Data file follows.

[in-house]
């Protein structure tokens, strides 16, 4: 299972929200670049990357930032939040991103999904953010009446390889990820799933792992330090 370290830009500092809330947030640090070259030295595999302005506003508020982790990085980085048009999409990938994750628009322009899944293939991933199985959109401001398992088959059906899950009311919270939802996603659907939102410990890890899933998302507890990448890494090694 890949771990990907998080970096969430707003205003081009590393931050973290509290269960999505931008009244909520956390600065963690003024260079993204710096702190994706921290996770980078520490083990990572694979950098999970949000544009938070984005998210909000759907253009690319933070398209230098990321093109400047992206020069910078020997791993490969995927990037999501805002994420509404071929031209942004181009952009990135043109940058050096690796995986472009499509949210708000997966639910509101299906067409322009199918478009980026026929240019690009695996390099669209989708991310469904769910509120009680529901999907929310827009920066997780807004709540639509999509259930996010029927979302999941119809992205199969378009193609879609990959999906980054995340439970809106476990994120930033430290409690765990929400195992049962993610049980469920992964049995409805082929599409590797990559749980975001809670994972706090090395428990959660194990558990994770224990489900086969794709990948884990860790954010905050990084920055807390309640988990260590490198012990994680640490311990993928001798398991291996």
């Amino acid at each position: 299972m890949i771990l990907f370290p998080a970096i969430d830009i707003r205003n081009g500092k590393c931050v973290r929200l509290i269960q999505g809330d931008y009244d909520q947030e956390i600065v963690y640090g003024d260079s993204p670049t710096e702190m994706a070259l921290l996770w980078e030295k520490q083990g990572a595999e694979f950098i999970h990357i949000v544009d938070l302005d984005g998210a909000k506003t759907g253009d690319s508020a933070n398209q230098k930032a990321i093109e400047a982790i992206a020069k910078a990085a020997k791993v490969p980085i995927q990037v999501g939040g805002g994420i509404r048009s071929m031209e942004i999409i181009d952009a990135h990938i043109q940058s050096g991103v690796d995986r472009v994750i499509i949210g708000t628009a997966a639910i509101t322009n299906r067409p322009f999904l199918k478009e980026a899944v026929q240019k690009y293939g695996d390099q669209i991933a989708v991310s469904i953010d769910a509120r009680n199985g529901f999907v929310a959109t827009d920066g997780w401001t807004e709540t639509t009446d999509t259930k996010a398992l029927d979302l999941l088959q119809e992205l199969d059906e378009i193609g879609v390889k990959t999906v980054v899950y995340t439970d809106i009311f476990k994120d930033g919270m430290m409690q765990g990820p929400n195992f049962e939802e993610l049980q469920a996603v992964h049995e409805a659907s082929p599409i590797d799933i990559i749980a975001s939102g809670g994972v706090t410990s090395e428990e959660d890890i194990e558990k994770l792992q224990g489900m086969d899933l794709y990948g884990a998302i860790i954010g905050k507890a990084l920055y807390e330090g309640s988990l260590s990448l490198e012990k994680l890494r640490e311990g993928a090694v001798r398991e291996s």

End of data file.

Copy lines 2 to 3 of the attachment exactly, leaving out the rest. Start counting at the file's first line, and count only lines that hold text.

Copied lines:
């Protein structure tokens, strides 16, 4: 299972929200670049990357930032939040991103999904953010009446390889990820799933792992330090 370290830009500092809330947030640090070259030295595999302005506003508020982790990085980085048009999409990938994750628009322009899944293939991933199985959109401001398992088959059906899950009311919270939802996603659907939102410990890890899933998302507890990448890494090694 890949771990990907998080970096969430707003205003081009590393931050973290509290269960999505931008009244909520956390600065963690003024260079993204710096702190994706921290996770980078520490083990990572694979950098999970949000544009938070984005998210909000759907253009690319933070398209230098990321093109400047992206020069910078020997791993490969995927990037999501805002994420509404071929031209942004181009952009990135043109940058050096690796995986472009499509949210708000997966639910509101299906067409322009199918478009980026026929240019690009695996390099669209989708991310469904769910509120009680529901999907929310827009920066997780807004709540639509999509259930996010029927979302999941119809992205199969378009193609879609990959999906980054995340439970809106476990994120930033430290409690765990929400195992049962993610049980469920992964049995409805082929599409590797990559749980975001809670994972706090090395428990959660194990558990994770224990489900086969794709990948884990860790954010905050990084920055807390309640988990260590490198012990994680640490311990993928001798398991291996």
């Amino acid at each position: 299972m890949i771990l990907f370290p998080a970096i969430d830009i707003r205003n081009g500092k590393c931050v973290r929200l509290i269960q999505g809330d931008y009244d909520q947030e956390i600065v963690y640090g003024d260079s993204p670049t710096e702190m994706a070259l921290l996770w980078e030295k520490q083990g990572a595999e694979f950098i999970h990357i949000v544009d938070l302005d984005g998210a909000k506003t759907g253009d690319s508020a933070n398209q230098k930032a990321i093109e400047a982790i992206a020069k910078a990085a020997k791993v490969p980085i995927q990037v999501g939040g805002g994420i509404r048009s071929m031209e942004i999409i181009d952009a990135h990938i043109q940058s050096g991103v690796d995986r472009v994750i499509i949210g708000t628009a997966a639910i509101t322009n299906r067409p322009f999904l199918k478009e980026a899944v026929q240019k690009y293939g695996d390099q669209i991933a989708v991310s469904i953010d769910a509120r009680n199985g529901f999907v929310a959109t827009d920066g997780w401001t807004e709540t639509t009446d999509t259930k996010a398992l029927d979302l999941l088959q119809e992205l199969d059906e378009i193609g879609v390889k990959t999906v980054v899950y995340t439970d809106i009311f476990k994120d930033g919270m430290m409690q765990g990820p929400n195992f049962e939802e993610l049980q469920a996603v992964h049995e409805a659907s082929p599409i590797d799933i990559i749980a975001s939102g809670g994972v706090t410990s090395e428990e959660d890890i194990e558990k994770l792992q224990g489900m086969d899933l794709y990948g884990a998302i860790i954010g905050k507890a990084l920055y807390e330090g309640s988990l260590s990448l490198e012990k994680l890494r640490e311990g993928a090694v001798r398991e291996s």